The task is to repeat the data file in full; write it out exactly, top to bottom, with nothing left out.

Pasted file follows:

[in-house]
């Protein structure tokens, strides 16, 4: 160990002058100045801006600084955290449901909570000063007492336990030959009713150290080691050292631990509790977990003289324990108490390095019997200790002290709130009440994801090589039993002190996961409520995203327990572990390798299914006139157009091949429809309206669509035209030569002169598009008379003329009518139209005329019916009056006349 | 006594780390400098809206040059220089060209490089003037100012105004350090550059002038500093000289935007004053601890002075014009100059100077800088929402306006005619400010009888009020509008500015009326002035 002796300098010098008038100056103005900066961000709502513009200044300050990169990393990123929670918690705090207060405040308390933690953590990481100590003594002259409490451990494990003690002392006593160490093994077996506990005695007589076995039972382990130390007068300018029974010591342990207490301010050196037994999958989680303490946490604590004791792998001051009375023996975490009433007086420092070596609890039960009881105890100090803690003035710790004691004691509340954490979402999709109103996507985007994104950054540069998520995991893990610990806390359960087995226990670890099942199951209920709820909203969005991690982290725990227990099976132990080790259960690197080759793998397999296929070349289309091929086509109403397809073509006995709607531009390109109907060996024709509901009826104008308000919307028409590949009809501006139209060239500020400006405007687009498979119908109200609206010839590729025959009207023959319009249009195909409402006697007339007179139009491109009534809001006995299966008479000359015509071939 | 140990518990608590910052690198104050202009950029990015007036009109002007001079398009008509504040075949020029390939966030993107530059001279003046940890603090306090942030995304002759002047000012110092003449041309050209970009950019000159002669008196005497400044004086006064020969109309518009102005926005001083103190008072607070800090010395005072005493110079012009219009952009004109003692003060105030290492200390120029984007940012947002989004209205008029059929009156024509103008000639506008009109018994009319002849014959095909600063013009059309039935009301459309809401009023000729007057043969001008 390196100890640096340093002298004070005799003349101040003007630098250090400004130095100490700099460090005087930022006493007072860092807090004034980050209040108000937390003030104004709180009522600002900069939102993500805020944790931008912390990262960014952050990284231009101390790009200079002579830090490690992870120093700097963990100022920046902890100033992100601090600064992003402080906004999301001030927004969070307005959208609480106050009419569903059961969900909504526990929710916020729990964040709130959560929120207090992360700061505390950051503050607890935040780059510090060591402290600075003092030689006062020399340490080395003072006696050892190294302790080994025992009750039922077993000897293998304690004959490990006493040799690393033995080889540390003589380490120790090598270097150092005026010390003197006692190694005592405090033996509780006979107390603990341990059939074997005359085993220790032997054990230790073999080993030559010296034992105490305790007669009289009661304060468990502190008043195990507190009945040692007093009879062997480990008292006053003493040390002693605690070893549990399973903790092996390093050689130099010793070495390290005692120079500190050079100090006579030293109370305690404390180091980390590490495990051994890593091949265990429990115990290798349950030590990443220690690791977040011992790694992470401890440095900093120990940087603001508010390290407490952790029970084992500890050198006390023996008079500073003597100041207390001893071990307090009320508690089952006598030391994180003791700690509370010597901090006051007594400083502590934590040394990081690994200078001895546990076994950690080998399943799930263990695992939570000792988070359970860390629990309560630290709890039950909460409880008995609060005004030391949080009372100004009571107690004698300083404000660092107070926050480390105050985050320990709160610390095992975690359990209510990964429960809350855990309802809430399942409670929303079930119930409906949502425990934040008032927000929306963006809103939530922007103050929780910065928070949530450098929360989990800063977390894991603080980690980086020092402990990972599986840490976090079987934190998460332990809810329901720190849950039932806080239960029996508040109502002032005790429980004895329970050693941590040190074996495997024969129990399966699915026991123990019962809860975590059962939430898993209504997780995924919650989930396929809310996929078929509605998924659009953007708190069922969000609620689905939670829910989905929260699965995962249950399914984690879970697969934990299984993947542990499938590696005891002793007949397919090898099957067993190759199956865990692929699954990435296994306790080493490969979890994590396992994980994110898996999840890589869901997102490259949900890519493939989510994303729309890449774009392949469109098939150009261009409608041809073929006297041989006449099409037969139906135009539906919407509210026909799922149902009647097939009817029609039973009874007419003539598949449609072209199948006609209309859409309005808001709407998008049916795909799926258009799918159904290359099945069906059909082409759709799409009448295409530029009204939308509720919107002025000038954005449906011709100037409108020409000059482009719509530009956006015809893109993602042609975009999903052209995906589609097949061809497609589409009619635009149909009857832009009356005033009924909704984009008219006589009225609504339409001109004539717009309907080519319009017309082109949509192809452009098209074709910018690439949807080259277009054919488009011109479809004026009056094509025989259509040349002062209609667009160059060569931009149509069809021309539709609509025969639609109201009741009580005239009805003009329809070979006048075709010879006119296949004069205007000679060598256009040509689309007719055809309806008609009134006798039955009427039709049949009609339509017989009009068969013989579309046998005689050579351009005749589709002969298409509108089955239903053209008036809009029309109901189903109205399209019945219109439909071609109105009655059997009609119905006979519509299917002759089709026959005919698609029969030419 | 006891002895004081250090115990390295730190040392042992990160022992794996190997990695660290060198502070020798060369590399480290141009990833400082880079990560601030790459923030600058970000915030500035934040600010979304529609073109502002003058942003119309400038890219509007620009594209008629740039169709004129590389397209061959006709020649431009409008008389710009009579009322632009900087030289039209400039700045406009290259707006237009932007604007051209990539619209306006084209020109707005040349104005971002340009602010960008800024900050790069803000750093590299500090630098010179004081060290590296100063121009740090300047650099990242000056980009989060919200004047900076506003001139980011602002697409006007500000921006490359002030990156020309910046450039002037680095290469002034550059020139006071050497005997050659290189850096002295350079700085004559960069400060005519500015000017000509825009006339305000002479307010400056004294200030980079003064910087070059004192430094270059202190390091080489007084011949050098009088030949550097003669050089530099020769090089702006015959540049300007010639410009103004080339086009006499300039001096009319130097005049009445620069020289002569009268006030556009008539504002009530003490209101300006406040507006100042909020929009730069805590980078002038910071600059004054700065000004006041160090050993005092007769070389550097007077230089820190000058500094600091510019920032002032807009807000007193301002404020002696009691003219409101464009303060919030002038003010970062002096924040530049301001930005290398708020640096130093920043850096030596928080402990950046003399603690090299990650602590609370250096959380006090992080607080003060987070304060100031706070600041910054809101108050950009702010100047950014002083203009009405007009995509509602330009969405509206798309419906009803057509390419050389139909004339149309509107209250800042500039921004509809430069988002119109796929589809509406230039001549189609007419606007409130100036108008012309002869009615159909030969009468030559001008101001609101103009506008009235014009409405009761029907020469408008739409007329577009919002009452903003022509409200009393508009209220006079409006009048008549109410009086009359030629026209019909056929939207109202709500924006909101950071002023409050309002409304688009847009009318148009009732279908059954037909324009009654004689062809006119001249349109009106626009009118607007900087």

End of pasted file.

[in-house]
């Protein structure tokens, strides 16, 4: 160990002058100045801006600084955290449901909570000063007492336990030959009713150290080691050292631990509790977990003289324990108490390095019997200790002290709130009440994801090589039993002190996961409520995203327990572990390798299914006139157009091949429809309206669509035209030569002169598009008379003329009518139209005329019916009056006349 | 006594780390400098809206040059220089060209490089003037100012105004350090550059002038500093000289935007004053601890002075014009100059100077800088929402306006005619400010009888009020509008500015009326002035 002796300098010098008038100056103005900066961000709502513009200044300050990169990393990123929670918690705090207060405040308390933690953590990481100590003594002259409490451990494990003690002392006593160490093994077996506990005695007589076995039972382990130390007068300018029974010591342990207490301010050196037994999958989680303490946490604590004791792998001051009375023996975490009433007086420092070596609890039960009881105890100090803690003035710790004691004691509340954490979402999709109103996507985007994104950054540069998520995991893990610990806390359960087995226990670890099942199951209920709820909203969005991690982290725990227990099976132990080790259960690197080759793998397999296929070349289309091929086509109403397809073509006995709607531009390109109907060996024709509901009826104008308000919307028409590949009809501006139209060239500020400006405007687009498979119908109200609206010839590729025959009207023959319009249009195909409402006697007339007179139009491109009534809001006995299966008479000359015509071939 | 140990518990608590910052690198104050202009950029990015007036009109002007001079398009008509504040075949020029390939966030993107530059001279003046940890603090306090942030995304002759002047000012110092003449041309050209970009950019000159002669008196005497400044004086006064020969109309518009102005926005001083103190008072607070800090010395005072005493110079012009219009952009004109003692003060105030290492200390120029984007940012947002989004209205008029059929009156024509103008000639506008009109018994009319002849014959095909600063013009059309039935009301459309809401009023000729007057043969001008 390196100890640096340093002298004070005799003349101040003007630098250090400004130095100490700099460090005087930022006493007072860092807090004034980050209040108000937390003030104004709180009522600002900069939102993500805020944790931008912390990262960014952050990284231009101390790009200079002579830090490690992870120093700097963990100022920046902890100033992100601090600064992003402080906004999301001030927004969070307005959208609480106050009419569903059961969900909504526990929710916020729990964040709130959560929120207090992360700061505390950051503050607890935040780059510090060591402290600075003092030689006062020399340490080395003072006696050892190294302790080994025992009750039922077993000897293998304690004959490990006493040799690393033995080889540390003589380490120790090598270097150092005026010390003197006692190694005592405090033996509780006979107390603990341990059939074997005359085993220790032997054990230790073999080993030559010296034992105490305790007669009289009661304060468990502190008043195990507190009945040692007093009879062997480990008292006053003493040390002693605690070893549990399973903790092996390093050689130099010793070495390290005692120079500190050079100090006579030293109370305690404390180091980390590490495990051994890593091949265990429990115990290798349950030590990443220690690791977040011992790694992470401890440095900093120990940087603001508010390290407490952790029970084992500890050198006390023996008079500073003597100041207390001893071990307090009320508690089952006598030391994180003791700690509370010597901090006051007594400083502590934590040394990081690994200078001895546990076994950690080998399943799930263990695992939570000792988070359970860390629990309560630290709890039950909460409880008995609060005004030391949080009372100004009571107690004698300083404000660092107070926050480390105050985050320990709160610390095992975690359990209510990964429960809350855990309802809430399942409670929303079930119930409906949502425990934040008032927000929306963006809103939530922007103050929780910065928070949530450098929360989990800063977390894991603080980690980086020092402990990972599986840490976090079987934190998460332990809810329901720190849950039932806080239960029996508040109502002032005790429980004895329970050693941590040190074996495997024969129990399966699915026991123990019962809860975590059962939430898993209504997780995924919650989930396929809310996929078929509605998924659009953007708190069922969000609620689905939670829910989905929260699965995962249950399914984690879970697969934990299984993947542990499938590696005891002793007949397919090898099957067993190759199956865990692929699954990435296994306790080493490969979890994590396992994980994110898996999840890589869901997102490259949900890519493939989510994303729309890449774009392949469109098939150009261009409608041809073929006297041989006449099409037969139906135009539906919407509210026909799922149902009647097939009817029609039973009874007419003539598949449609072209199948006609209309859409309005808001709407998008049916795909799926258009799918159904290359099945069906059909082409759709799409009448295409530029009204939308509720919107002025000038954005449906011709100037409108020409000059482009719509530009956006015809893109993602042609975009999903052209995906589609097949061809497609589409009619635009149909009857832009009356005033009924909704984009008219006589009225609504339409001109004539717009309907080519319009017309082109949509192809452009098209074709910018690439949807080259277009054919488009011109479809004026009056094509025989259509040349002062209609667009160059060569931009149509069809021309539709609509025969639609109201009741009580005239009805003009329809070979006048075709010879006119296949004069205007000679060598256009040509689309007719055809309806008609009134006798039955009427039709049949009609339509017989009009068969013989579309046998005689050579351009005749589709002969298409509108089955239903053209008036809009029309109901189903109205399209019945219109439909071609109105009655059997009609119905006979519509299917002759089709026959005919698609029969030419 | 006891002895004081250090115990390295730190040392042992990160022992794996190997990695660290060198502070020798060369590399480290141009990833400082880079990560601030790459923030600058970000915030500035934040600010979304529609073109502002003058942003119309400038890219509007620009594209008629740039169709004129590389397209061959006709020649431009409008008389710009009579009322632009900087030289039209400039700045406009290259707006237009932007604007051209990539619209306006084209020109707005040349104005971002340009602010960008800024900050790069803000750093590299500090630098010179004081060290590296100063121009740090300047650099990242000056980009989060919200004047900076506003001139980011602002697409006007500000921006490359002030990156020309910046450039002037680095290469002034550059020139006071050497005997050659290189850096002295350079700085004559960069400060005519500015000017000509825009006339305000002479307010400056004294200030980079003064910087070059004192430094270059202190390091080489007084011949050098009088030949550097003669050089530099020769090089702006015959540049300007010639410009103004080339086009006499300039001096009319130097005049009445620069020289002569009268006030556009008539504002009530003490209101300006406040507006100042909020929009730069805590980078002038910071600059004054700065000004006041160090050993005092007769070389550097007077230089820190000058500094600091510019920032002032807009807000007193301002404020002696009691003219409101464009303060919030002038003010970062002096924040530049301001930005290398708020640096130093920043850096030596928080402990950046003399603690090299990650602590609370250096959380006090992080607080003060987070304060100031706070600041910054809101108050950009702010100047950014002083203009009405007009995509509602330009969405509206798309419906009803057509390419050389139909004339149309509107209250800042500039921004509809430069988002119109796929589809509406230039001549189609007419606007409130100036108008012309002869009615159909030969009468030559001008101001609101103009506008009235014009409405009761029907020469408008739409007329577009919002009452903003022509409200009393508009209220006079409006009048008549109410009086009359030629026209019909056929939207109202709500924006909101950071002023409050309002409304688009847009009318148009009732279908059954037909324009009654004689062809006119001249349109009106626009009118607007900087």